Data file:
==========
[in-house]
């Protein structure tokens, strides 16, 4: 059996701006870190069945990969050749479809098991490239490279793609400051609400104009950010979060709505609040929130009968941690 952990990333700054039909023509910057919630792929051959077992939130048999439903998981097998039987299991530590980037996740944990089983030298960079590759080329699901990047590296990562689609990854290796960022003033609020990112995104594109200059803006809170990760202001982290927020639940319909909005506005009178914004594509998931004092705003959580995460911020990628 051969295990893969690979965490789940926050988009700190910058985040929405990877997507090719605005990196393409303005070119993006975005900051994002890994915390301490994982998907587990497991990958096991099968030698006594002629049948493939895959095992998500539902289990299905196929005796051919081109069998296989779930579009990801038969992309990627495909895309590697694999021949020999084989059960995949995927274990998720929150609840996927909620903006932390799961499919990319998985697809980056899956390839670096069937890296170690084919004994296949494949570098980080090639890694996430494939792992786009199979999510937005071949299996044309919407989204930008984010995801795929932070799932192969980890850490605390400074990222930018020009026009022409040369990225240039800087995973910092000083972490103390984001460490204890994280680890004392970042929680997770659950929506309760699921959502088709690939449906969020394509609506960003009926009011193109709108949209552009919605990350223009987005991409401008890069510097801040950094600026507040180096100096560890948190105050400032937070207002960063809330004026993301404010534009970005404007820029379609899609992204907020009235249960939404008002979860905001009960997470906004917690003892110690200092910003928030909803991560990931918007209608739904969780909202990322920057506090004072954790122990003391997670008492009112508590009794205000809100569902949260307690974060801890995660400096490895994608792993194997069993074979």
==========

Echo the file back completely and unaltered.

[in-house]
């Protein structure tokens, strides 16, 4: 059996701006870190069945990969050749479809098991490239490279793609400051609400104009950010979060709505609040929130009968941690 952990990333700054039909023509910057919630792929051959077992939130048999439903998981097998039987299991530590980037996740944990089983030298960079590759080329699901990047590296990562689609990854290796960022003033609020990112995104594109200059803006809170990760202001982290927020639940319909909005506005009178914004594509998931004092705003959580995460911020990628 051969295990893969690979965490789940926050988009700190910058985040929405990877997507090719605005990196393409303005070119993006975005900051994002890994915390301490994982998907587990497991990958096991099968030698006594002629049948493939895959095992998500539902289990299905196929005796051919081109069998296989779930579009990801038969992309990627495909895309590697694999021949020999084989059960995949995927274990998720929150609840996927909620903006932390799961499919990319998985697809980056899956390839670096069937890296170690084919004994296949494949570098980080090639890694996430494939792992786009199979999510937005071949299996044309919407989204930008984010995801795929932070799932192969980890850490605390400074990222930018020009026009022409040369990225240039800087995973910092000083972490103390984001460490204890994280680890004392970042929680997770659950929506309760699921959502088709690939449906969020394509609506960003009926009011193109709108949209552009919605990350223009987005991409401008890069510097801040950094600026507040180096100096560890948190105050400032937070207002960063809330004026993301404010534009970005404007820029379609899609992204907020009235249960939404008002979860905001009960997470906004917690003892110690200092910003928030909803991560990931918007209608739904969780909202990322920057506090004072954790122990003391997670008492009112508590009794205000809100569902949260307690974060801890995660400096490895994608792993194997069993074979």